Dear Mama, Trust You’ve Given Them Enough, Even When it’s Not Everything
I always catch myself wondering if I am enough. If I’m doing enough for my children. If the things I do are the right things. If sometimes I’m too strict, like when I don’t let them have screens during the week. Or too relaxed, like when I don’t ask them to make their beds every morning because it’s easier for me to do it instead.
I know I’m not always present. Some days I hear them ask “Mommy?” three times before I put down my phone and listen to what they have to tell me.
And some nights at bedtime, I rush. I hurry them through their showers, tuck them quickly and run out of their rooms before they can ask me for another thing. Because it will be the very first time since 6 a.m. that I’ll get to be alone, and I can’t wait. I feel guilty about wanting that time to myself. And then sometimes I really enjoy it, and then I feel guilty about that, too.
I wonder when I say no to the monthly school book order because we have enough books right now.
I wonder when they ask for pancakes in the morning, and I don’t have time to give them anything but cereal.
They are always asking for things I’d like to give them, and even when I think I’ve given them everything they can possibly need, they still ask for something else. More time, more energy—just more.
But I’ve come to rely on this piece of knowledge through my journey through motherhood.
I have to trust I’ve given them enough, even when it’s not everything.
There is a place in my heart that will never run out of love. That reserve will never be depleted. It will always keep flowing even when I have to say no.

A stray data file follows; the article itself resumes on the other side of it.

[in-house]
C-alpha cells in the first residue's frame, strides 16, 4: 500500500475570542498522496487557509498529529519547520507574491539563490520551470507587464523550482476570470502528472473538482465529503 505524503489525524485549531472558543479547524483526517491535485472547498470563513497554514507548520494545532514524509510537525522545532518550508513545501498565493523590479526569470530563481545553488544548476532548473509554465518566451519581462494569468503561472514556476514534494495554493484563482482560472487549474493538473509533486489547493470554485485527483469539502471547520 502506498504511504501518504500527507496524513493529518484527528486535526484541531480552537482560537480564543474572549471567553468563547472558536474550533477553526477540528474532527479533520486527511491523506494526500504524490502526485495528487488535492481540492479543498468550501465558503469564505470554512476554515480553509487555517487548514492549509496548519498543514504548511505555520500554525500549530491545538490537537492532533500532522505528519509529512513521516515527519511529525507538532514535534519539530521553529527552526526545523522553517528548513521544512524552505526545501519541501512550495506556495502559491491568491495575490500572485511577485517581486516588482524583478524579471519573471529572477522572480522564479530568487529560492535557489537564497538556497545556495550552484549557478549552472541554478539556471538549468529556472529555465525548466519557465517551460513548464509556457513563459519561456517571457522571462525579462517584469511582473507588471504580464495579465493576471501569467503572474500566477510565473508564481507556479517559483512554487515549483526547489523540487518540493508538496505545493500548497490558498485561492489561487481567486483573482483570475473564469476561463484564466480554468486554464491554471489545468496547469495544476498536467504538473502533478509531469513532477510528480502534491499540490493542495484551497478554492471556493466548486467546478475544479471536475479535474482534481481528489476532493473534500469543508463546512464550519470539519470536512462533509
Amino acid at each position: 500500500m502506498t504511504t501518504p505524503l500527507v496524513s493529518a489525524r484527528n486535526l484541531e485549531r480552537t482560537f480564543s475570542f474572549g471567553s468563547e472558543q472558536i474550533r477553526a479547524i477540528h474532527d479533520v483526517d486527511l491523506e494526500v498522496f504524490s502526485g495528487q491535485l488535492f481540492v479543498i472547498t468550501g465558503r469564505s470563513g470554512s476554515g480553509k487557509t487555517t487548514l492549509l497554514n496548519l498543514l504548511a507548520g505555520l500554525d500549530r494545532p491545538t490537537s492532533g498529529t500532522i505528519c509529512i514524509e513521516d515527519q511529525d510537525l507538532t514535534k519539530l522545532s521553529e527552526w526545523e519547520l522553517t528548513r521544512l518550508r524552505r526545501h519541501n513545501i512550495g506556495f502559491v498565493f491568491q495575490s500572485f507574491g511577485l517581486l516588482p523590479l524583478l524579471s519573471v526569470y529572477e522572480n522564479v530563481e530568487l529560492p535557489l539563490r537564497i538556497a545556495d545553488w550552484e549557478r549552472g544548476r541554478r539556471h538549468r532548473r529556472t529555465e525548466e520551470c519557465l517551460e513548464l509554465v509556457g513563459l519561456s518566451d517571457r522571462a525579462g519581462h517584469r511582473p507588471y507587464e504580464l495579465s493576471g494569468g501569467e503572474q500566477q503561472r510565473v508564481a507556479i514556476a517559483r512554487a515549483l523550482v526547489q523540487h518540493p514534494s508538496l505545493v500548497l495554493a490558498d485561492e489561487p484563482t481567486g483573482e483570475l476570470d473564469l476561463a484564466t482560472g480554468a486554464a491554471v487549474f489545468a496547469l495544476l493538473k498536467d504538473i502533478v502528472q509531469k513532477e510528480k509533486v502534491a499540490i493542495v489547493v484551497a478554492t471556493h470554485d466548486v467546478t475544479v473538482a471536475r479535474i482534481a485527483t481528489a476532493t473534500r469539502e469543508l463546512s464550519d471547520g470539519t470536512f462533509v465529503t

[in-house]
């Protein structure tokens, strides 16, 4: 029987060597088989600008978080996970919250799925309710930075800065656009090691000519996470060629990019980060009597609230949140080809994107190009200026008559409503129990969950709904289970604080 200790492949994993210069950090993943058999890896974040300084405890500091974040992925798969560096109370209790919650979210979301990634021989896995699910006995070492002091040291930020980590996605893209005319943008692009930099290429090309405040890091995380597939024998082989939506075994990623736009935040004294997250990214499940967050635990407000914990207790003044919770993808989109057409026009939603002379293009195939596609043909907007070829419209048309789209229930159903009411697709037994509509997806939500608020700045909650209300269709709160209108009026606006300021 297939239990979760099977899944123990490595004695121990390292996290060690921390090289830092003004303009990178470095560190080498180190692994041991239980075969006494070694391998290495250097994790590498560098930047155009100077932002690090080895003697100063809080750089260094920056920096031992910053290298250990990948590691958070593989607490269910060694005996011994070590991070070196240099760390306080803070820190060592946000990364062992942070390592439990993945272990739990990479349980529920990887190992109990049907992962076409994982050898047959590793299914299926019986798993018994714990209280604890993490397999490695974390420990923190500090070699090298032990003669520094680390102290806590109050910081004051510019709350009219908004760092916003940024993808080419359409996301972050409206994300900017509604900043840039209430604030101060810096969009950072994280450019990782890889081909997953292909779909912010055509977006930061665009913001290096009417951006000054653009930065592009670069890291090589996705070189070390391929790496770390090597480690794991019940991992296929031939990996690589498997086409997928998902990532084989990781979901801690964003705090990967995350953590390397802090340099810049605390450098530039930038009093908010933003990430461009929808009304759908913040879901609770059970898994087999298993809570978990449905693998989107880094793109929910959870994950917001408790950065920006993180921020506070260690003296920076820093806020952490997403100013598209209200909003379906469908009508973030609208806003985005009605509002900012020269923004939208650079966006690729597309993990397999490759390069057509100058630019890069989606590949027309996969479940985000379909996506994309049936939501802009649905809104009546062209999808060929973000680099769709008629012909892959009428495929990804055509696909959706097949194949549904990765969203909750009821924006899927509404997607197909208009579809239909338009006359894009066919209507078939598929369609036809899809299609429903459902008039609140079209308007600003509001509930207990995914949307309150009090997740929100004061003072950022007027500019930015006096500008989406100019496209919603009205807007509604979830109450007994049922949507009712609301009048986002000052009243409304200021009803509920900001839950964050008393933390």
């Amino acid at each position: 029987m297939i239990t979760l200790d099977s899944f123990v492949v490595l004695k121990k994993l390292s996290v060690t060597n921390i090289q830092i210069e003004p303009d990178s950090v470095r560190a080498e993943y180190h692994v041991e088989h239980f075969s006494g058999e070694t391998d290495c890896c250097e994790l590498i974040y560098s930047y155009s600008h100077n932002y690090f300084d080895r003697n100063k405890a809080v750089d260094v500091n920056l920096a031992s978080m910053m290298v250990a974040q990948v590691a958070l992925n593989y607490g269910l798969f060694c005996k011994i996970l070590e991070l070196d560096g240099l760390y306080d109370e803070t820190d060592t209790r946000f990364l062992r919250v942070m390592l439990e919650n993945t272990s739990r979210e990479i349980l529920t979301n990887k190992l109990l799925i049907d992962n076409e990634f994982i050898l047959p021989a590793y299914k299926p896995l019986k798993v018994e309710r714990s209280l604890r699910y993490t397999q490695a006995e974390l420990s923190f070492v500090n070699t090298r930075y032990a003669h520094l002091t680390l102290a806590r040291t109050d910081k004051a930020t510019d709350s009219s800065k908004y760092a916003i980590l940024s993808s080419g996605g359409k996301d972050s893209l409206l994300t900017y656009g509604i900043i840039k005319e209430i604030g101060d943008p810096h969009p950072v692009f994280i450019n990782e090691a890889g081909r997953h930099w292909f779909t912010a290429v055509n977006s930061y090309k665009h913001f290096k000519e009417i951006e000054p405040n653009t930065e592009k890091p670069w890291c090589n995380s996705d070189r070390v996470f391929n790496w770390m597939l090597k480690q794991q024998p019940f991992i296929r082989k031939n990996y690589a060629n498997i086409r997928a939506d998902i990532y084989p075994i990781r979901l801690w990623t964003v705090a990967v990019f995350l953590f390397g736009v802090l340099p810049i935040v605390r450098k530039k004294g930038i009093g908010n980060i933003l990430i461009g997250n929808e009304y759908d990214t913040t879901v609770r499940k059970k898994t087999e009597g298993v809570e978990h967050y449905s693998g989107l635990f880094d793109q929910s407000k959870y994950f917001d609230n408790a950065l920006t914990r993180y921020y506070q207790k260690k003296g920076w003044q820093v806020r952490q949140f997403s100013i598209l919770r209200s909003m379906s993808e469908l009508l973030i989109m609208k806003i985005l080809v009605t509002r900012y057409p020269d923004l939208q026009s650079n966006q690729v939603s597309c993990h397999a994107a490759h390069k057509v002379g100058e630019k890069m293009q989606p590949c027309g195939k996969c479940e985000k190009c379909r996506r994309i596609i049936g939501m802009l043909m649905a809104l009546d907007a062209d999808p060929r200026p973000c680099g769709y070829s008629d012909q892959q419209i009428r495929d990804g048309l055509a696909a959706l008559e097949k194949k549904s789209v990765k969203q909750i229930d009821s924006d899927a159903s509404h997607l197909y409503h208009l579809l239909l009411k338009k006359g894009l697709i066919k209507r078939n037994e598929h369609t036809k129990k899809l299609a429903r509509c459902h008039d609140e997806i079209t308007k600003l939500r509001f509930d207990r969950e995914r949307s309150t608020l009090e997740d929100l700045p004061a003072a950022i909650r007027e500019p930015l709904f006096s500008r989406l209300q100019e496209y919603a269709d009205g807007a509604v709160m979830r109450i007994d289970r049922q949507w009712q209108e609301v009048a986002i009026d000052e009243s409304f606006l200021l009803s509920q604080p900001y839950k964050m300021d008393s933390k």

And then there are the endless other ways I’ve shown them my love. Every kiss on every boo-boo. Every field trip I’ve chaperoned. Every class party I’ve sent in treats or cups for. Every time I buy vegetables I know they aren’t going to like but will hopefully take one bite of after I spent 20 minutes preparing them. Every time I schedule a haircut after I notice his hair is growing over his ears. And every dentist appointment I religiously make six months from the last. Every time I RSVP for one of their friend’s birthday parties and then figure out how they’re getting there because I’m not available to take them to it. I’m enough.
And yes, they’ll ask for more. They’ll want something else for dinner, or candy from the grocery store, or a new shirt in the mall. And I’ll say no for one reason or another. They’ll want me to play with them while I’m in the middle of making dinner. Or they’ll want to talk while I’m on the phone.
Sometimes I’ll be able to stop what I’m doing, and sometimes I won’t.
But it won’t matter.
Because I’m enough. I always have been, and I always will be.
This article originally appeared on Her View From Home.